In Easter term, Cresswell obtained a rule nisi for a new trial, on the ground of misdirection.
Martin now shewed cause, and contended that there was no misdirection; that there was abundant evidence for the jury of an undertaking by the defendants, through their agent, to carry the box and its contents to the place of its ultimate destination ; that if the carriage had been paid in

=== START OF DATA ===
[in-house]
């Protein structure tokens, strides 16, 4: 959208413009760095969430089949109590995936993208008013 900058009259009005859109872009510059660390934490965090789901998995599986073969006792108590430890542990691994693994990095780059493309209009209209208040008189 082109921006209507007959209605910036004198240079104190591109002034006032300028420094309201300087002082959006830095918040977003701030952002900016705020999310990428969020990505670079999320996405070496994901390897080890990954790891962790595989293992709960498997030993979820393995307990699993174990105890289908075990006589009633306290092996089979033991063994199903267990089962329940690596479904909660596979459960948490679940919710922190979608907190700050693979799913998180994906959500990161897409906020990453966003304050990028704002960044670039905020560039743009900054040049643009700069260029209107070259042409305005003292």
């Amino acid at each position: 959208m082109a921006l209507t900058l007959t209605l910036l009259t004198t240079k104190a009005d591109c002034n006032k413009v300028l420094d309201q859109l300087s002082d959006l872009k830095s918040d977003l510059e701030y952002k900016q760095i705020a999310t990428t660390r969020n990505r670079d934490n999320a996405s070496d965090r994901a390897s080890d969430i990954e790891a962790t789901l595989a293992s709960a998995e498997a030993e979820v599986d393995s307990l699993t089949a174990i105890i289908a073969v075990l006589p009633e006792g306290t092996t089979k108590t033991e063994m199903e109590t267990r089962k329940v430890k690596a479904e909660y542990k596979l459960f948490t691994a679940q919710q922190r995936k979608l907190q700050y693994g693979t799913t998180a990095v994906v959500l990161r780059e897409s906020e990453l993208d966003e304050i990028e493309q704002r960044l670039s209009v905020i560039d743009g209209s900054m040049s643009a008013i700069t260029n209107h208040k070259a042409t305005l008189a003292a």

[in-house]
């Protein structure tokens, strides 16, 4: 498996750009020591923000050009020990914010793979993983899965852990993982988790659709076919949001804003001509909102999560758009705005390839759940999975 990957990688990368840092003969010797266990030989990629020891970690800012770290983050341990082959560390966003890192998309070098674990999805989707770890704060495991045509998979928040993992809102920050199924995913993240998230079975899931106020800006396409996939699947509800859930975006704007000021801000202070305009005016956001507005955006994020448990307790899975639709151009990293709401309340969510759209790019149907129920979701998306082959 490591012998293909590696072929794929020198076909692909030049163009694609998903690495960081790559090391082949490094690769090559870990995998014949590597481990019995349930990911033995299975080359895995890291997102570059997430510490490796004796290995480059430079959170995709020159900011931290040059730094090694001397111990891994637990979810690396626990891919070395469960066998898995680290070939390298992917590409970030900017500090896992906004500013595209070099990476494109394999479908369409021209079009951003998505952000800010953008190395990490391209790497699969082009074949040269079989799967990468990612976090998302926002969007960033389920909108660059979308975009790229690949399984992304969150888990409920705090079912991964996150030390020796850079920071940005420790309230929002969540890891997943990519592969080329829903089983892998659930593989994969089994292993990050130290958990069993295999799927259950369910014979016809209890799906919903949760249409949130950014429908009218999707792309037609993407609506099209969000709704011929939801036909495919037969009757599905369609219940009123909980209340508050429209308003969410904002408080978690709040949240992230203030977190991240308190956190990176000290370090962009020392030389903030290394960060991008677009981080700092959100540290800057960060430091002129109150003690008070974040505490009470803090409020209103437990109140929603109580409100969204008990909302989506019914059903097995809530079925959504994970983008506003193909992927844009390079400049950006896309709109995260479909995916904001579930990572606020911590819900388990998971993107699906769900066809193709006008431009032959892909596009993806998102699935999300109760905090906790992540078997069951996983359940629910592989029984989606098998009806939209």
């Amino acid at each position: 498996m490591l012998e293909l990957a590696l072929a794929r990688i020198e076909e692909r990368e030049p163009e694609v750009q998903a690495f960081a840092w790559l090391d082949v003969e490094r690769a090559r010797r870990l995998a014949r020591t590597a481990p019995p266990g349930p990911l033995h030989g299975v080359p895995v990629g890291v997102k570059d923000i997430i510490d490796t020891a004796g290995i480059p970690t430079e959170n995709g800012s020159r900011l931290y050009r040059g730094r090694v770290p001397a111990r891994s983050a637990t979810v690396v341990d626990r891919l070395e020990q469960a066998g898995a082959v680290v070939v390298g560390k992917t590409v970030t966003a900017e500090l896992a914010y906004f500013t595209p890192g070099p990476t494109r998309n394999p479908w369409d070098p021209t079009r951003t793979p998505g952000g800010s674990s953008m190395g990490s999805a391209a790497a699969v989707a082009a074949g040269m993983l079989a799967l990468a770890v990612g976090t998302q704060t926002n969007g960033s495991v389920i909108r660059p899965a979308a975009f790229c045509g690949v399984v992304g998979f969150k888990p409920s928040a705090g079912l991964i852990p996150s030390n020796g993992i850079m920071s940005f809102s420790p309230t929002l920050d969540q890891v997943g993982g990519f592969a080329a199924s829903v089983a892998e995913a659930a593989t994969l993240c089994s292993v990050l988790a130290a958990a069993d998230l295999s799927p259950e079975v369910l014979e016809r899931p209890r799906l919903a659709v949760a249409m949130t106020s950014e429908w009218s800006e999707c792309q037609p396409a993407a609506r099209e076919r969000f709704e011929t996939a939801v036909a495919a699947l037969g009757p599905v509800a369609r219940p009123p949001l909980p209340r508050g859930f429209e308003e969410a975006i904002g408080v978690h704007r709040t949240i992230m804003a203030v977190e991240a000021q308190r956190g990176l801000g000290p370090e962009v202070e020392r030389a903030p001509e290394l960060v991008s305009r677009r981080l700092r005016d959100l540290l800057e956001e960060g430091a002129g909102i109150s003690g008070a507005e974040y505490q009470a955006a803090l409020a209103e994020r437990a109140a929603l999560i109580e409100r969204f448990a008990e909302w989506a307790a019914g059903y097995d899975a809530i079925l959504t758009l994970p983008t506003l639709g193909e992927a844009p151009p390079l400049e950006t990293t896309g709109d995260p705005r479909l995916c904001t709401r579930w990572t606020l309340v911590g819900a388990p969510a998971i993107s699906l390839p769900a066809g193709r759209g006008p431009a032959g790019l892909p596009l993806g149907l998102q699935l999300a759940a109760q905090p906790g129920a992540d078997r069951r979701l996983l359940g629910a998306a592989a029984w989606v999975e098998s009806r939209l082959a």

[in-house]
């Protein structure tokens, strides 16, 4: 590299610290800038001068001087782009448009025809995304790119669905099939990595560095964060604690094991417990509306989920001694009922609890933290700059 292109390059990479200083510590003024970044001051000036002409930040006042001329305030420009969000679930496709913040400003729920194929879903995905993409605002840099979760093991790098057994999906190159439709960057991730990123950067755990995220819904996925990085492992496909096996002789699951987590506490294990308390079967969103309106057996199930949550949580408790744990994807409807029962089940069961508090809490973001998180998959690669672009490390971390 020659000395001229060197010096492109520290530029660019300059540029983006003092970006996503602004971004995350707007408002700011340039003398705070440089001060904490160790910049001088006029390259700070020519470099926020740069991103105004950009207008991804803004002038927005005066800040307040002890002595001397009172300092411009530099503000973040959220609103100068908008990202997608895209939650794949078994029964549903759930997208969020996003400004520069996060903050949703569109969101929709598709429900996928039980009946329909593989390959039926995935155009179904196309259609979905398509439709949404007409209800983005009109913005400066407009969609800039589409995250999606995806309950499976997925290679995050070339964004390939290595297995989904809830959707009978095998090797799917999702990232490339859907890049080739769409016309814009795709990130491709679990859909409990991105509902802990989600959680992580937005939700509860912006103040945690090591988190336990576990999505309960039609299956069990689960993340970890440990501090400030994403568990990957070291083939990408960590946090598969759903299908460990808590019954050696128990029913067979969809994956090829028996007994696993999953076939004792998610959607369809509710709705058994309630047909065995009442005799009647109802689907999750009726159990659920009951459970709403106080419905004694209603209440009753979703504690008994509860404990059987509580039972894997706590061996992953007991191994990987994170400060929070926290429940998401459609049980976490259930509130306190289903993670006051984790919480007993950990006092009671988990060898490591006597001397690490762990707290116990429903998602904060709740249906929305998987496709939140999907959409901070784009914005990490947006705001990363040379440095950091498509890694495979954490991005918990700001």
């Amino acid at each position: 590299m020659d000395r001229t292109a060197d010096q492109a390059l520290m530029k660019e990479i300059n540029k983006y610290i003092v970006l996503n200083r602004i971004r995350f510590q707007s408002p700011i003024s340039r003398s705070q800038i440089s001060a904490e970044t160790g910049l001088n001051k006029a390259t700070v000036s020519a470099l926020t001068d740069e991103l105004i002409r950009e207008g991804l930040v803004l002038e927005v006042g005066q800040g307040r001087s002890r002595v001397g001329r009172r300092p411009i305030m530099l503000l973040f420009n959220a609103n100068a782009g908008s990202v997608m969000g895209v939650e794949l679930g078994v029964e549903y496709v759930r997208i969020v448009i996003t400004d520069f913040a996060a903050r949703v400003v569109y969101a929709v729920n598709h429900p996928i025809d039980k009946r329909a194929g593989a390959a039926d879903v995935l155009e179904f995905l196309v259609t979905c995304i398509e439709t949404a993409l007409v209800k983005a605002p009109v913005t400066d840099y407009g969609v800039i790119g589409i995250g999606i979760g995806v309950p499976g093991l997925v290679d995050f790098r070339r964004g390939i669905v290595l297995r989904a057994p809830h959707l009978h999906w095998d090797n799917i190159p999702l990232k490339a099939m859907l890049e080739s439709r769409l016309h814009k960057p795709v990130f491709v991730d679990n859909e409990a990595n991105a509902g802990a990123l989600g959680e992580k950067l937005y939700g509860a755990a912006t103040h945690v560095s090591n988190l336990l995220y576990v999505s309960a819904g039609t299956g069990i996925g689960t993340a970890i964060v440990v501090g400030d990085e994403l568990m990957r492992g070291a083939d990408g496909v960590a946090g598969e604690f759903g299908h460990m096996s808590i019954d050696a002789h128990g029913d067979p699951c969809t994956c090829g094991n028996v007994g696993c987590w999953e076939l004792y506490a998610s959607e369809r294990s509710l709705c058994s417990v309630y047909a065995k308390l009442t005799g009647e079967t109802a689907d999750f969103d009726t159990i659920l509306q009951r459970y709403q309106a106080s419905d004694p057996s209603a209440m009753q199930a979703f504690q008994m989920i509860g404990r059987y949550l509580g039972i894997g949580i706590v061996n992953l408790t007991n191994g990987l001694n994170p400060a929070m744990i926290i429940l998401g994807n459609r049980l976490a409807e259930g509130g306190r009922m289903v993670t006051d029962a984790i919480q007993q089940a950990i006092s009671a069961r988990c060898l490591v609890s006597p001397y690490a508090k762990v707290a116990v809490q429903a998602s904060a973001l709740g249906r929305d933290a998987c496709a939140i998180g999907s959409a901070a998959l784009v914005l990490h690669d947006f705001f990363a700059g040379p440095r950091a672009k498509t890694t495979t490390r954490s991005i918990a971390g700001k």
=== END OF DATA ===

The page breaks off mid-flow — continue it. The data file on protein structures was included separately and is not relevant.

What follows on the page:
Exch. of Pleas, advance, according to the offer made by the plaintiff's 1841.
mother, the sum demanded would clearly have been the Muschamp carriage for the whole distance; and that to suppose as LANCASTER many different contracts as there were carriers on a con
tinuous line of railway, would be against all principle and JUNCTION
convenience.-The Court then called on Railway Co.